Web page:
Not that news seekers are obsessed with the topic. Some argue that only professional journalists notice – or care.
“There’s a lot of confusion between what’s mainstream media and what’s other forms of media,” says Sreenath Sreenivasan, a professor who teaches new media at Columbia University’s school of journalism in New York. But the average person poking around online doesn’t “necessarily focus on that issue,” he says.
“I have friends who get all their news from their Facebook news feed,” he says. They get links to news articles from friends, but they’ll also get news of friends who changed jobs, moved to a new house, or entered a new relationship. “That’s all ‘news’ to them,” Dr. Sreenivasan says. It’s not about mainstream versus nonmainstream. It’s all about, “What is news to me?” he says.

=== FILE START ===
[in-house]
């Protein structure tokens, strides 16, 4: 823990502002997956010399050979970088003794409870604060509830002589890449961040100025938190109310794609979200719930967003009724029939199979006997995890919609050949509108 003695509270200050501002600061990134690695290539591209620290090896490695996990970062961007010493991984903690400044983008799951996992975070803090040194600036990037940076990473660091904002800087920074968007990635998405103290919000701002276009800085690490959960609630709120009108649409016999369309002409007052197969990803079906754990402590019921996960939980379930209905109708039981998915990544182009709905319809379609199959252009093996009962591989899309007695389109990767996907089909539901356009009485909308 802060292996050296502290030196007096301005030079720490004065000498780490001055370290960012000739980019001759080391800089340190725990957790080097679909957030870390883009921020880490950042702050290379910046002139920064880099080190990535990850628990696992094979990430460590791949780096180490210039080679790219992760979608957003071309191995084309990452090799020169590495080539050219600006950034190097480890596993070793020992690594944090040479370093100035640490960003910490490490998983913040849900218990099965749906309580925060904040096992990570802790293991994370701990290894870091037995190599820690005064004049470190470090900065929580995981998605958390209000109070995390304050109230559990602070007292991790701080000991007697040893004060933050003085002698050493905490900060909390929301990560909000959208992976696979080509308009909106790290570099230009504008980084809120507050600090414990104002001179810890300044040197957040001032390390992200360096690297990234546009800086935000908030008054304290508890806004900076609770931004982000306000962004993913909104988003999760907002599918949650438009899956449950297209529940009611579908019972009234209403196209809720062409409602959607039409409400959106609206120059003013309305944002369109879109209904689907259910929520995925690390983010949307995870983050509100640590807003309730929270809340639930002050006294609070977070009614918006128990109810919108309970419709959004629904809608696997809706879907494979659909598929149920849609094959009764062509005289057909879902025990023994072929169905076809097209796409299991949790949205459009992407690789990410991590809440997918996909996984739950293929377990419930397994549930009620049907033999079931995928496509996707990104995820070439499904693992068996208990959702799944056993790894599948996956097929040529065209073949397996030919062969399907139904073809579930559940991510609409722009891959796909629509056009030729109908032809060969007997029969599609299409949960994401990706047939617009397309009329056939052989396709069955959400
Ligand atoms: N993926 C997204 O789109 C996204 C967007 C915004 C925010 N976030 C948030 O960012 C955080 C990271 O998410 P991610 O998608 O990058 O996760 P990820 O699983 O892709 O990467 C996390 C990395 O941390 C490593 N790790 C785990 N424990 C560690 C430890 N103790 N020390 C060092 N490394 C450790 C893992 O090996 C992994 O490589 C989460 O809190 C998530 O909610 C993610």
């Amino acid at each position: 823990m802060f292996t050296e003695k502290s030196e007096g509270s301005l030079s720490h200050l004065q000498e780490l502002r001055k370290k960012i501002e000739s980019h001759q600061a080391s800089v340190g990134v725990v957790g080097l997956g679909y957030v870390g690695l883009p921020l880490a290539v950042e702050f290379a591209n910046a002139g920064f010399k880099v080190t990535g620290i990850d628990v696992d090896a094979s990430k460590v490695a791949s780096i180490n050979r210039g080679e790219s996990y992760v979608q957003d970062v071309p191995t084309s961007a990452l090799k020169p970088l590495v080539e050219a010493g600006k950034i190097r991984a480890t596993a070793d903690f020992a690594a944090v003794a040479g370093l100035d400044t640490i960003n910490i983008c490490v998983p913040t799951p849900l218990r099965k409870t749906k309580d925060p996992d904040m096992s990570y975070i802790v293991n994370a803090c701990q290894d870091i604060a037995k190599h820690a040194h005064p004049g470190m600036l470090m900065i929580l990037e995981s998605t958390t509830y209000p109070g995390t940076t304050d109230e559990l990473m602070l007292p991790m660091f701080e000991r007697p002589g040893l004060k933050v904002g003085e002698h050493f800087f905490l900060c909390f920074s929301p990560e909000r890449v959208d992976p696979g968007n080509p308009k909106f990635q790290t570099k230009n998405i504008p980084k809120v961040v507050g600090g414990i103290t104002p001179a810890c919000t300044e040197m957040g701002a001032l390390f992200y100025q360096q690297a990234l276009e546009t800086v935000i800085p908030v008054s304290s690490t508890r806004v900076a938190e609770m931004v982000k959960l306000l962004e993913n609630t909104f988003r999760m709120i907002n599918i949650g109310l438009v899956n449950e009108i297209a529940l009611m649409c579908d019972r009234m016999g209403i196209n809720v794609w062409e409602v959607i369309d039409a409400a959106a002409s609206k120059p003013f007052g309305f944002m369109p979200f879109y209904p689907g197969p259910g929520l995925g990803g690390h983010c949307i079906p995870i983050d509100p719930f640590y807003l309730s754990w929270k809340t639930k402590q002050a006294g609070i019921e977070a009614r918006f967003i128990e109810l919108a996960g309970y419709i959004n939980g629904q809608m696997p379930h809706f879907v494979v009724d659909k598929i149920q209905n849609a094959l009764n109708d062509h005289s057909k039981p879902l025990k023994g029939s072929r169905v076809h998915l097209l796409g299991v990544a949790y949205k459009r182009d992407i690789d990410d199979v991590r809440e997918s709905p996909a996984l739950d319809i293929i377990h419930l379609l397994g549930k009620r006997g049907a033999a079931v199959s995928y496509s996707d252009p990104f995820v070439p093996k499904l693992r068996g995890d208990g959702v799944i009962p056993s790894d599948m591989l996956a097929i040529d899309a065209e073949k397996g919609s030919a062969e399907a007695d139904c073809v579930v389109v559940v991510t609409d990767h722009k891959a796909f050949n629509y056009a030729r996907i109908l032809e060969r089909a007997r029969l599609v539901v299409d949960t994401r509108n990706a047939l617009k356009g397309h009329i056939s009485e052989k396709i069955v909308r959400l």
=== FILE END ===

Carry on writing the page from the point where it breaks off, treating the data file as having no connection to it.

Rather than relying on familiar news organizations, people are more apt to trust their friends’ judgment. People may not even notice where the news item originated. “If my friend Jim sent me this article, I’m going to trust it more because he sent it to me,” Sreenivasan says.
“The best newspapers are going to end up looking like the best blogs, and the best blogs are going to end up looking a lot like the best newspapers,” predicted a 20-something new-media prodigy named Garrett Graff five years ago. Now, “that’s virtually happened,” Mr. Graff says. In 2005, he made news as the first blogger ever to be issued credentials as part of the White House press corps. This month, he takes over as editor in chief of long-established Washingtonian magazine, with 400,000 monthly readers of print and 400,000 more online.